In what was - up until that point - the most significant 90 minutes in RB Leipzig's short European history, it was a certain Austrian who stole the show.
Within 21 minutes, Marcel Sabitzer had taken the Champions League round of 16 tie completely out of a depleted Tottenham's reach with a strike from distance and an instinctive close-range header.
Two would eventually become three as Emil Forsberg rounded off a memorable night for Die Roten Bullen to secure a 4-0 aggregate victory for the young East Germans.
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However, it was Sabitzer's showing alongside compatriot Konrad Laimer in the middle of the park which supposedly caught Spurs' - and Arsenal's - eye, with recent reports suggesting that the Leipzig skipper is firmly on Jose Mourinho's wish list.
Now, Sabitzer isn't necessarily a profile the Lilywhites are crying out for, but when you take into account his sheer talent and career-defining evolution under Julian Nagelsmann, Spurs can ill afford to overlook a move for the 26-year-old - one that would reportedly cost them a mere €30m. Bargain.
After establishing himself as one of Austria's brightest talents at Rapid Wien, then second-tier Leipzig, ahead of the curve once more, pounced in 2014 to secure Sabitzer's services before loaning him to sister club Salzburg, where he was a distinct beneficiary of Sadio Mane's exit.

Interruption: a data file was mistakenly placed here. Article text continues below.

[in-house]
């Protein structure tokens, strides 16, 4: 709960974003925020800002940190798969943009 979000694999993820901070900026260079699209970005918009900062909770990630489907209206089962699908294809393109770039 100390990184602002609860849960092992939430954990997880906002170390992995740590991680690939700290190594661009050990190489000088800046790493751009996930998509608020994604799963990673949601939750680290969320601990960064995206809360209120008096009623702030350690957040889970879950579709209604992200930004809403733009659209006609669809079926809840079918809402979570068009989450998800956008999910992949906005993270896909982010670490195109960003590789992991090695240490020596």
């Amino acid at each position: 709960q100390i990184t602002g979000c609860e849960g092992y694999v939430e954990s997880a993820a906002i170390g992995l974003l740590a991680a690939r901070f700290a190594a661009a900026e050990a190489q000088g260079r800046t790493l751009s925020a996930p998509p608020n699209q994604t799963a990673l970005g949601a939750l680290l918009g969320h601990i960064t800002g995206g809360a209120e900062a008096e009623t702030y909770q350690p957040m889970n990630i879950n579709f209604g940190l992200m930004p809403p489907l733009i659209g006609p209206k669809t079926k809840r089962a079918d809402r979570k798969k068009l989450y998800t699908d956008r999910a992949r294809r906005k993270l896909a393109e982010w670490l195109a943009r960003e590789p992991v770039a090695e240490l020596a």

Deployed off the shoulder of target man Jonathan Soriano, Sabitzer notched an impressive haul of 27 goals and 21 assists in his sole season at the Austrian giants.
Upon his return to Leipzig, Sabitzer functioned as one of two creative heartbeats wreaking havoc in the half-spaces as part of Ralph Hasenhuttl's thrilling 4-2-2-2 as he, but particularly the irresistible Emil Forsberg, proved pivotal in Die Roten Bullen's incredible second-place finish in 2016/17.
His role refused to alter from a bona fide attacking midfielder under both Hasenhuttl and his successor Ralf Rangnick.
A pair of shoulder injuries disrupted both his 2017/18 and 2018/19 seasons but he was still able to produce rather impressive numbers - 18 goal contributions in 52 Bundesliga games. Although, there perhaps wasn't the expected 'boom' that was projected when he was befuddling defences in his homeland for both Rapid Wien and Salzburg.
Stagnation may perhaps be a tad harsh, but it certainly isn't too far off. Sabitzer needed Nagelsmann.
Following the arrival of Die Menschenfänger last summer, the Austrian has emerged as one of the finest box-to-box midfielders the continent has to offer. His evolution into a deeper and more disciplined role has been the making of the 26-year-old, with the relationship he forged with Laimer in the double pivot last season proving incredibly effective.
Nagelsmann's rationale for Sabitzer's adjustment is a simple one: “We wanted him on the ball more,“ he said speaking to The Athletic's Raphael Honigstein.